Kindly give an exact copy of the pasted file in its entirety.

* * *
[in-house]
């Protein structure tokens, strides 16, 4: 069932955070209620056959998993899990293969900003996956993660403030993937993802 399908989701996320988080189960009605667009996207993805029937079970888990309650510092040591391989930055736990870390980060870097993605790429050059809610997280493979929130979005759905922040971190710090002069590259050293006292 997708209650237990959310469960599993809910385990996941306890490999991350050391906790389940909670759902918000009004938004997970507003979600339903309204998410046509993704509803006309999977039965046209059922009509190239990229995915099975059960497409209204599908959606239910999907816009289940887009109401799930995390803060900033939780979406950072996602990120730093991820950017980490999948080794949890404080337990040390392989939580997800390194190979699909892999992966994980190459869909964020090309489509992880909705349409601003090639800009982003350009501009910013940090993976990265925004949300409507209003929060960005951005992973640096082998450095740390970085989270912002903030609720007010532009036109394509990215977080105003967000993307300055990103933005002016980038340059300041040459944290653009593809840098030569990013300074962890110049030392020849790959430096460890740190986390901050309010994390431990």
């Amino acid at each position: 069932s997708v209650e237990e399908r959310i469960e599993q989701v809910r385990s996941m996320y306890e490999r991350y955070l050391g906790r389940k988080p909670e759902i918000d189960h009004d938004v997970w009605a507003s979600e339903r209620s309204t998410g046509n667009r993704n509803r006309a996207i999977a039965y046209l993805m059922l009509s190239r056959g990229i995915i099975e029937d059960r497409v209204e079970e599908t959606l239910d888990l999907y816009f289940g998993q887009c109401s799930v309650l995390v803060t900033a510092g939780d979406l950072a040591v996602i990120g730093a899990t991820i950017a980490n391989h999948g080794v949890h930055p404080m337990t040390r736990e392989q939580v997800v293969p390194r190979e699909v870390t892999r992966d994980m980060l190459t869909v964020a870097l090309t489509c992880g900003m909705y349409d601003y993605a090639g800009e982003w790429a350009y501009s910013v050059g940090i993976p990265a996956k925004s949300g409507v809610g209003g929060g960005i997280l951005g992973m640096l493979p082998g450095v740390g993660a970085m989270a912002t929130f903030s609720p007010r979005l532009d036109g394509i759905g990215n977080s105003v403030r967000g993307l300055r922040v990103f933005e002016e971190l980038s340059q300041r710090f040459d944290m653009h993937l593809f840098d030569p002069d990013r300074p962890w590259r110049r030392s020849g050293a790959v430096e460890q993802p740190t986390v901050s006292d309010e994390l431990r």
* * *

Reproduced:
[in-house]
């Protein structure tokens, strides 16, 4: 069932955070209620056959998993899990293969900003996956993660403030993937993802 399908989701996320988080189960009605667009996207993805029937079970888990309650510092040591391989930055736990870390980060870097993605790429050059809610997280493979929130979005759905922040971190710090002069590259050293006292 997708209650237990959310469960599993809910385990996941306890490999991350050391906790389940909670759902918000009004938004997970507003979600339903309204998410046509993704509803006309999977039965046209059922009509190239990229995915099975059960497409209204599908959606239910999907816009289940887009109401799930995390803060900033939780979406950072996602990120730093991820950017980490999948080794949890404080337990040390392989939580997800390194190979699909892999992966994980190459869909964020090309489509992880909705349409601003090639800009982003350009501009910013940090993976990265925004949300409507209003929060960005951005992973640096082998450095740390970085989270912002903030609720007010532009036109394509990215977080105003967000993307300055990103933005002016980038340059300041040459944290653009593809840098030569990013300074962890110049030392020849790959430096460890740190986390901050309010994390431990």
């Amino acid at each position: 069932s997708v209650e237990e399908r959310i469960e599993q989701v809910r385990s996941m996320y306890e490999r991350y955070l050391g906790r389940k988080p909670e759902i918000d189960h009004d938004v997970w009605a507003s979600e339903r209620s309204t998410g046509n667009r993704n509803r006309a996207i999977a039965y046209l993805m059922l009509s190239r056959g990229i995915i099975e029937d059960r497409v209204e079970e599908t959606l239910d888990l999907y816009f289940g998993q887009c109401s799930v309650l995390v803060t900033a510092g939780d979406l950072a040591v996602i990120g730093a899990t991820i950017a980490n391989h999948g080794v949890h930055p404080m337990t040390r736990e392989q939580v997800v293969p390194r190979e699909v870390t892999r992966d994980m980060l190459t869909v964020a870097l090309t489509c992880g900003m909705y349409d601003y993605a090639g800009e982003w790429a350009y501009s910013v050059g940090i993976p990265a996956k925004s949300g409507v809610g209003g929060g960005i997280l951005g992973m640096l493979p082998g450095v740390g993660a970085m989270a912002t929130f903030s609720p007010r979005l532009d036109g394509i759905g990215n977080s105003v403030r967000g993307l300055r922040v990103f933005e002016e971190l980038s340059q300041r710090f040459d944290m653009h993937l593809f840098d030569p002069d990013r300074p962890w590259r110049r030392s020849g050293a790959v430096e460890q993802p740190t986390v901050s006292d309010e994390l431990r």